Four out of every five consumers in the United States are worried they will be the victim of an online crime, according to a Symantec report. The Norton Cybersecurity Insights Report found 62% of consumers believe it is likely their credit card information will be stolen online. This compares to just 38% that believe it is more likely for their credit cards to be stolen from their wallets. 47% of the respondents reported they had already been affected by cybercrime. Those who have been the victims of identity theft lost an average of 21 hours dealing with the aftermath and an average cost of $358. Across the 17 countries surveyed, this added up to about $150 billion. Story by Bill Hardekopf for LowCards.com.
How to Fly Free Forever: Put $170 Million on Your AmEx
Chinese billionaire Liu Yiqian, who doesn’t exactly struggle to afford a plane ticket, can now likely fly free, in first class, with his whole family, anywhere in the world, for the rest of his life. All because he bought a painting. Liu was the winning bidder for Amedeo Modigliani’s “Reclining Nude” at a Christie’s auction earlier this month–offering $170.4 million–and when the sale closes he’ll be putting it on his American Express card. Liu, a high-profile collector of Chinese antiquities and art, has used his AmEx in the past when he’s won art auctions. He put a $36 million tea cup from the Ming Dynasty on his AmEx last year, according to reports, and put other artifacts on his card earlier this year. He and his wife said they plan on using their American Express card to pay for the Modigliani. Story by Ken Sweet for the Associated Press.
All Banking to be Done on Wrists by 2020
A new study, by Juniper Research, finds the global number of smartwatch banking apps will reach 10 million by 2017, and rise to more than 100 million by 2020. The research paper notes banking on wearables is perceived, by many, as a gimmick at present. However, the research firm believes that while wearables are not suited for conducting complicated financial instructions, smartwatches will become a key device in banking transaction approval in the future. Story by Lauren Kate Rawlins for IT Web.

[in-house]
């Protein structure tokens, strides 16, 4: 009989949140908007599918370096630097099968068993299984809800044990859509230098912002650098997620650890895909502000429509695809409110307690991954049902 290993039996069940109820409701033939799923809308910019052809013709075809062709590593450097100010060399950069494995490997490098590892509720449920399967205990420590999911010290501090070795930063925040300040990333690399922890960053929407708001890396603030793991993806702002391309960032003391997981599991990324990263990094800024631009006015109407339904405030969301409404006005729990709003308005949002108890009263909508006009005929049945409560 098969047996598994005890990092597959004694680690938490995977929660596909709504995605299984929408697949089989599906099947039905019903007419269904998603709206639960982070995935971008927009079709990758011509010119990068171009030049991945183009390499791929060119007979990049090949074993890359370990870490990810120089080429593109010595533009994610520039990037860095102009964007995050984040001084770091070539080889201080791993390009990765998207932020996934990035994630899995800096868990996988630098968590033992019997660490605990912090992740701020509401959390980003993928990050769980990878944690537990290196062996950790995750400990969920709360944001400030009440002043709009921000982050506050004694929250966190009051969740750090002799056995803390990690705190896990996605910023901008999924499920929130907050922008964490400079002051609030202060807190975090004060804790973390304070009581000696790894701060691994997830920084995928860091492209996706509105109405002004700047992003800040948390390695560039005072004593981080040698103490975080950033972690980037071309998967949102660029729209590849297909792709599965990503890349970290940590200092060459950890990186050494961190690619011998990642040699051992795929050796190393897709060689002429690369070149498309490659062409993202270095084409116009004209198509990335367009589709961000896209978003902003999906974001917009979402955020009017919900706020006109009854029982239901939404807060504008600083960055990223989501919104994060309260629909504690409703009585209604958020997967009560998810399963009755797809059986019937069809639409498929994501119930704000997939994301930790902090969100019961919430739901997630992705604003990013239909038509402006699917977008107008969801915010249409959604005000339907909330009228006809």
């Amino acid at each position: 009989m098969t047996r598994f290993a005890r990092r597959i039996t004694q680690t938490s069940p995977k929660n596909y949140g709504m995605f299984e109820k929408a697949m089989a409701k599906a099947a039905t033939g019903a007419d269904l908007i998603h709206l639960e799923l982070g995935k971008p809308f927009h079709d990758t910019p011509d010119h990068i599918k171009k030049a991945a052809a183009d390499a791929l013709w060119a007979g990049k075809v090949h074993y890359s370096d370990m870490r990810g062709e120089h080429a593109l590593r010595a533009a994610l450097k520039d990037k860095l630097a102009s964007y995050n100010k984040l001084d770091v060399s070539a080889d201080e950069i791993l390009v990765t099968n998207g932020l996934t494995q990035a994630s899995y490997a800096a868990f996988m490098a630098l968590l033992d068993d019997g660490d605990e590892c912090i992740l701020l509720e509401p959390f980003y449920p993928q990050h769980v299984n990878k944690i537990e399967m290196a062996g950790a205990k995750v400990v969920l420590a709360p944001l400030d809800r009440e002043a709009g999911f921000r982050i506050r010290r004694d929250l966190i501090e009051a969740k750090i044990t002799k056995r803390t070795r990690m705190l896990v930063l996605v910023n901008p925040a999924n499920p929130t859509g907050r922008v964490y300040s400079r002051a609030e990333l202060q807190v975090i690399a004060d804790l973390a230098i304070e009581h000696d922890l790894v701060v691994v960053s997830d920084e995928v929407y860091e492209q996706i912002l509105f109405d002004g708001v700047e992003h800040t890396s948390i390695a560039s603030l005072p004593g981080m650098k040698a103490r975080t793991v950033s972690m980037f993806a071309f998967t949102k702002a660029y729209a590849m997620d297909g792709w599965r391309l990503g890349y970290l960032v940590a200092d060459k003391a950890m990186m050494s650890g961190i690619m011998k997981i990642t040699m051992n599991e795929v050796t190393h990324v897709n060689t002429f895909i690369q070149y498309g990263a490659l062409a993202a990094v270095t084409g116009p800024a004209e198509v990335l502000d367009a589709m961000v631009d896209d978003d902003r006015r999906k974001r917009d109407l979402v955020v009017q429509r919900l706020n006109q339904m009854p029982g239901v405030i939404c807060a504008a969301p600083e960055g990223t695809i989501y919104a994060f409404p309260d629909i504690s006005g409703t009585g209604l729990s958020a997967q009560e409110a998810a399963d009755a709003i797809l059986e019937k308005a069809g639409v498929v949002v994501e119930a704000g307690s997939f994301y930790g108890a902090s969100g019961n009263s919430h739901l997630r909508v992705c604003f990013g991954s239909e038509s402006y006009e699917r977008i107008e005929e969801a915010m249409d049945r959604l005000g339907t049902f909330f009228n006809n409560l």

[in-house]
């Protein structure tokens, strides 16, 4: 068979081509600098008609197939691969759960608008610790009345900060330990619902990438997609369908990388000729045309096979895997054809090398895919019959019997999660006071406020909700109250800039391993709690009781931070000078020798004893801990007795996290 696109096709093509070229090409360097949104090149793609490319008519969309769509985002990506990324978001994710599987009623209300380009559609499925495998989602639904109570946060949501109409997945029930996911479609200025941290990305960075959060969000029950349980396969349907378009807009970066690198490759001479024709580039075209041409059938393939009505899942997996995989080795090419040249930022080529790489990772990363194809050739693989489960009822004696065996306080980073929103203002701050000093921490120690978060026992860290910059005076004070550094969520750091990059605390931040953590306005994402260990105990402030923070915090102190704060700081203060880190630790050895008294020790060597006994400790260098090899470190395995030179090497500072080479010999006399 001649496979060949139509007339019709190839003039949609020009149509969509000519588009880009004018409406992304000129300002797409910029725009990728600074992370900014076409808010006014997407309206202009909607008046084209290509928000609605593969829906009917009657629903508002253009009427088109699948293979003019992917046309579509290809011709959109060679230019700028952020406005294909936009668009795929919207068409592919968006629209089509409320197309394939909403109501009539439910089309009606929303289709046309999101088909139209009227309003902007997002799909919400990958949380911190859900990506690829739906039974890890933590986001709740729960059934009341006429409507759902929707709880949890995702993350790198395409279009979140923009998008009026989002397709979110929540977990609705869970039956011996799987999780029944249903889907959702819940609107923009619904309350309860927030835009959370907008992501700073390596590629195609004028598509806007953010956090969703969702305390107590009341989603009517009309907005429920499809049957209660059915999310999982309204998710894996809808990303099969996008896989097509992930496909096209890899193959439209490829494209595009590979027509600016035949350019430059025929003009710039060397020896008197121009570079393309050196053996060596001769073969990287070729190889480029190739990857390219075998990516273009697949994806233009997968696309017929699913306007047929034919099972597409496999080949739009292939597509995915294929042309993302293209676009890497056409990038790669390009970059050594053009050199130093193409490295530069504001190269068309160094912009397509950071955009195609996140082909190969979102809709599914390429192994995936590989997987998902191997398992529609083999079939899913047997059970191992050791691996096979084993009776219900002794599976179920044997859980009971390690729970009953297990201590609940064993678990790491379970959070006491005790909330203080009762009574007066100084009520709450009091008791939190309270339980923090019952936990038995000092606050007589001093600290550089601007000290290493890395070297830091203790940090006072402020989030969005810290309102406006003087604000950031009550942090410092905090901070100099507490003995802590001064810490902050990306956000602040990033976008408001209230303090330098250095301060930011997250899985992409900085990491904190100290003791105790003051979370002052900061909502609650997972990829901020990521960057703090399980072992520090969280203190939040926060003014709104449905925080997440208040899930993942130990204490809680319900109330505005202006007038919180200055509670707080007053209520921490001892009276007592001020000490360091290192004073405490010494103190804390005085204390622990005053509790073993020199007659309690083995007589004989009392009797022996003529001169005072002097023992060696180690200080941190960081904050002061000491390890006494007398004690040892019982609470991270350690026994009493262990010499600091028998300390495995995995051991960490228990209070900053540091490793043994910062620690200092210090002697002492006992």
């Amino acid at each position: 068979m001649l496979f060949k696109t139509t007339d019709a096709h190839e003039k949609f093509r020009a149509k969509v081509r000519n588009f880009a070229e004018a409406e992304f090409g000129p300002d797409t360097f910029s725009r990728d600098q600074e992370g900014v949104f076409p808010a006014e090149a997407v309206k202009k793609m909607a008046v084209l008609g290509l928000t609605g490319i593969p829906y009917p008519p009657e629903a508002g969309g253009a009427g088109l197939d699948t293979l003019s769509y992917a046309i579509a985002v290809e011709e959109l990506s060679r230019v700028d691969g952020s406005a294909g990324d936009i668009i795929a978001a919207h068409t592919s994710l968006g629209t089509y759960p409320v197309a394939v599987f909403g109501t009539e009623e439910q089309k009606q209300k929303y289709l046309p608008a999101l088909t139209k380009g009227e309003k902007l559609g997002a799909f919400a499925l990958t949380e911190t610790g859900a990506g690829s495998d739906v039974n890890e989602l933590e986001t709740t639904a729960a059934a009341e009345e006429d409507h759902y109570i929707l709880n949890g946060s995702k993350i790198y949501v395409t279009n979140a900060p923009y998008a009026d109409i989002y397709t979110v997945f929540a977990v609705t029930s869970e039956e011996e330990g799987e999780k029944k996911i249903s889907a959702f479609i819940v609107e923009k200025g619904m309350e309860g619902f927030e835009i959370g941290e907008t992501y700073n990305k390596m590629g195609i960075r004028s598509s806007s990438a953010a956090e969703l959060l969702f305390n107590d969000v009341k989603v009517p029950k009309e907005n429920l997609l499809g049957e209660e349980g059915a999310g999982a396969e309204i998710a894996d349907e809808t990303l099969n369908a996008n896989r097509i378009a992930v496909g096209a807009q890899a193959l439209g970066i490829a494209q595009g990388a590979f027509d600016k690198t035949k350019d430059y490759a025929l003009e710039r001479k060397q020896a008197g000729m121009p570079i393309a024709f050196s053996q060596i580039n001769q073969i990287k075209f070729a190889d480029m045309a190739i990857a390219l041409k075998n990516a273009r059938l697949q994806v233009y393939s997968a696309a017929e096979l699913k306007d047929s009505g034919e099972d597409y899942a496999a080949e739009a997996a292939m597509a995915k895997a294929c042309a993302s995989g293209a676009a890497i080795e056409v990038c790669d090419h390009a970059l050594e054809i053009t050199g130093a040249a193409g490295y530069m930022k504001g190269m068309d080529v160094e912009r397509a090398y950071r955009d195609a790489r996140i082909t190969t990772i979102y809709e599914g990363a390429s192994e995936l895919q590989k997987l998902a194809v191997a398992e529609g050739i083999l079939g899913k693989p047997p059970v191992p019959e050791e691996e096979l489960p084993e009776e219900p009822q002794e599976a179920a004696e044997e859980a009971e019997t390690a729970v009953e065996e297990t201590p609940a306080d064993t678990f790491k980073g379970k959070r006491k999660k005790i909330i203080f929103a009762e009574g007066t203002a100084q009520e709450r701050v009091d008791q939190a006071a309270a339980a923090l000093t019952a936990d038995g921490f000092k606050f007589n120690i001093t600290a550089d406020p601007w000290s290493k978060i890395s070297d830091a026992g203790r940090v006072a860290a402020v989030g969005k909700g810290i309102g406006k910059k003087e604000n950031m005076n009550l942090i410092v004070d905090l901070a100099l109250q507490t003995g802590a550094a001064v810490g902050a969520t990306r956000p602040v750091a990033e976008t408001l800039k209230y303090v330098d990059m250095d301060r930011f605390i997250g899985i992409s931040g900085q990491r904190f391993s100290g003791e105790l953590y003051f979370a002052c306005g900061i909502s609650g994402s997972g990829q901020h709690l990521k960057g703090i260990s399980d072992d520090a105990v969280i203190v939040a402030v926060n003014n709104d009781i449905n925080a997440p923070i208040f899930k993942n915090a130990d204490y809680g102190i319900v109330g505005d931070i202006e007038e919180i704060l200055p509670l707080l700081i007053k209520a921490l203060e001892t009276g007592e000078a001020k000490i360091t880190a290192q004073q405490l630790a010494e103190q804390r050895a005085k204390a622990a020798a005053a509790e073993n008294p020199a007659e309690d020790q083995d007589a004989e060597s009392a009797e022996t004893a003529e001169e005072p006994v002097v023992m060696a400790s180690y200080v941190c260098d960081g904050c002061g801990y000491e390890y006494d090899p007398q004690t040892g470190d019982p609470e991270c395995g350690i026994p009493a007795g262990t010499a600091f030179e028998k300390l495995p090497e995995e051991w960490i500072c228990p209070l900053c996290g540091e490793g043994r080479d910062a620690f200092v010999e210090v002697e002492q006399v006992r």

Credit Cards for Charity? There are Better Ways to Donate
Giving money to charity can be a great idea and might be top of mind as the holidays near, but donating with a charity credit card? No so much, experts say. It’s not that so-called affinity credit cards are evil. Charging purchases on a card with an endangered tiger or a pink breast cancer ribbon on the front might make you feel good, but just realize that you could do far better for yourself and your favorite charity. Story by Gregory Karp for the Chicago Tribune.
Skip Black Friday and Save with This Credit Card Perk
Braving Black Friday, with its long lines and competitive shoppers, is a badge of honor for some who relish hunting for great deals on holiday gifts. But if you want the deals without the hassle, consider using a credit card perk to your advantage this season. Price protection lets you get the difference between an item’s regular price and its sale price, all without camping out at the store or throwing elbows to get the last doorbuster. Here’s how it works. Story by Ben Luthi in USA Today.
LowCards.com Weekly Credit Card Rate Report
Based on the 1,000+ cards in the LowCards.com Complete Credit Card Index, the average advertised APR for credit cards is 14.64 percent, identical to last week. Six months ago, the average was 14.47 percent. One year ago, the average was 14.49 percent.